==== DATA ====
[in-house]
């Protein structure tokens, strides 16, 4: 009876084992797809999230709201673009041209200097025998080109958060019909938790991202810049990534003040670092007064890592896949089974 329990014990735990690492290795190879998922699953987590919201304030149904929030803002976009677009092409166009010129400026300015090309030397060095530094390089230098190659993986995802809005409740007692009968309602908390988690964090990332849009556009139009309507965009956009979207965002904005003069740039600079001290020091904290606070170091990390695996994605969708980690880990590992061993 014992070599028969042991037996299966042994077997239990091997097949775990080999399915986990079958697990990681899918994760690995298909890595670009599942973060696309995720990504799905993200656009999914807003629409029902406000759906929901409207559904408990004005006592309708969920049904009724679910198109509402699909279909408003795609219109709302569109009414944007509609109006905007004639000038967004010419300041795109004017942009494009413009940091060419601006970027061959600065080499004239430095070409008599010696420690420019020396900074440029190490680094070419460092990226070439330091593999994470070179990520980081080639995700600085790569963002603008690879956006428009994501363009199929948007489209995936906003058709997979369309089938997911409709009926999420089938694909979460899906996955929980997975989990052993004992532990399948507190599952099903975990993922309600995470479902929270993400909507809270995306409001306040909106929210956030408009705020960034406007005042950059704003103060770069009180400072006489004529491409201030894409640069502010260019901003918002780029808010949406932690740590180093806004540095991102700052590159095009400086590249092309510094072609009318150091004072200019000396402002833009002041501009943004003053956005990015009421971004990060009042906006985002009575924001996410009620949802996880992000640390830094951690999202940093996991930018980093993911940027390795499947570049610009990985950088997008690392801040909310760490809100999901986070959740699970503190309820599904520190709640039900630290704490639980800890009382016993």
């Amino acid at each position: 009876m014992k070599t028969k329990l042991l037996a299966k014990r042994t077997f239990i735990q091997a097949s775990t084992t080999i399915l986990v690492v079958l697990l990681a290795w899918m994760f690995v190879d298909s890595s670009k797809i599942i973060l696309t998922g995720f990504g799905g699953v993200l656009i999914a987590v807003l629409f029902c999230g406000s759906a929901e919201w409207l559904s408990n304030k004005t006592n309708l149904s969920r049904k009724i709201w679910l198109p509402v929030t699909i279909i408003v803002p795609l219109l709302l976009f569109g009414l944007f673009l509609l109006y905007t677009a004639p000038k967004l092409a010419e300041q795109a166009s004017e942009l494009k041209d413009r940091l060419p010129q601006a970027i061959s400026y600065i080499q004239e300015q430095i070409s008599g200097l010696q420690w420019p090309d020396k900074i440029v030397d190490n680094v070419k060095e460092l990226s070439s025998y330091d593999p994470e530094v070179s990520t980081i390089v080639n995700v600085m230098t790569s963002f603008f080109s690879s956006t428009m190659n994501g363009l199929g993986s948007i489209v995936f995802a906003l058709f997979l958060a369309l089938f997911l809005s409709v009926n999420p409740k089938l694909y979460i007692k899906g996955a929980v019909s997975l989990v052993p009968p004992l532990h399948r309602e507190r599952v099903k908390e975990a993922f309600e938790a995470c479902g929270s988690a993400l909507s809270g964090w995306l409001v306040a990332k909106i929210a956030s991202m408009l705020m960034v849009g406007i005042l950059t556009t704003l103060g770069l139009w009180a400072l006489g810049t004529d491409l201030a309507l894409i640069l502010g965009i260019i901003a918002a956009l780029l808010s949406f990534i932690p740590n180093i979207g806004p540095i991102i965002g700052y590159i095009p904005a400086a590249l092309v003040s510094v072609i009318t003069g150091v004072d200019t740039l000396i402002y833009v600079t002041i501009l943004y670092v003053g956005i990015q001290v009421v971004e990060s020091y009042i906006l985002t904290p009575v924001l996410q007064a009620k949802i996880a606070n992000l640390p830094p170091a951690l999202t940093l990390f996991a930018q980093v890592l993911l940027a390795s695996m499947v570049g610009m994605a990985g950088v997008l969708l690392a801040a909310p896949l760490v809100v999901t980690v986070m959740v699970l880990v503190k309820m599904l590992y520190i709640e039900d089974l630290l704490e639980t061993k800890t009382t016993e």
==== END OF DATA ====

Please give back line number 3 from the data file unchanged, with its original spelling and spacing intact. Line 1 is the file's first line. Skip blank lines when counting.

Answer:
């Amino acid at each position: 009876m014992k070599t028969k329990l042991l037996a299966k014990r042994t077997f239990i735990q091997a097949s775990t084992t080999i399915l986990v690492v079958l697990l990681a290795w899918m994760f690995v190879d298909s890595s670009k797809i599942i973060l696309t998922g995720f990504g799905g699953v993200l656009i999914a987590v807003l629409f029902c999230g406000s759906a929901e919201w409207l559904s408990n304030k004005t006592n309708l149904s969920r049904k009724i709201w679910l198109p509402v929030t699909i279909i408003v803002p795609l219109l709302l976009f569109g009414l944007f673009l509609l109006y905007t677009a004639p000038k967004l092409a010419e300041q795109a166009s004017e942009l494009k041209d413009r940091l060419p010129q601006a970027i061959s400026y600065i080499q004239e300015q430095i070409s008599g200097l010696q420690w420019p090309d020396k900074i440029v030397d190490n680094v070419k060095e460092l990226s070439s025998y330091d593999p994470e530094v070179s990520t980081i390089v080639n995700v600085m230098t790569s963002f603008f080109s690879s956006t428009m190659n994501g363009l199929g993986s948007i489209v995936f995802a906003l058709f997979l958060a369309l089938f997911l809005s409709v009926n999420p409740k089938l694909y979460i007692k899906g996955a929980v019909s997975l989990v052993p009968p004992l532990h399948r309602e507190r599952v099903k908390e975990a993922f309600e938790a995470c479902g929270s988690a993400l909507s809270g964090w995306l409001v306040a990332k909106i929210a956030s991202m408009l705020m960034v849009g406007i005042l950059t556009t704003l103060g770069l139009w009180a400072l006489g810049t004529d491409l201030a309507l894409i640069l502010g965009i260019i901003a918002a956009l780029l808010s949406f990534i932690p740590n180093i979207g806004p540095i991102i965002g700052y590159i095009p904005a400086a590249l092309v003040s510094v072609i009318t003069g150091v004072d200019t740039l000396i402002y833009v600079t002041i501009l943004y670092v003053g956005i990015q001290v009421v971004e990060s020091y009042i906006l985002t904290p009575v924001l996410q007064a009620k949802i996880a606070n992000l640390p830094p170091a951690l999202t940093l990390f996991a930018q980093v890592l993911l940027a390795s695996m499947v570049g610009m994605a990985g950088v997008l969708l690392a801040a909310p896949l760490v809100v999901t980690v986070m959740v699970l880990v503190k309820m599904l590992y520190i709640e039900d089974l630290l704490e639980t061993k800890t009382t016993e």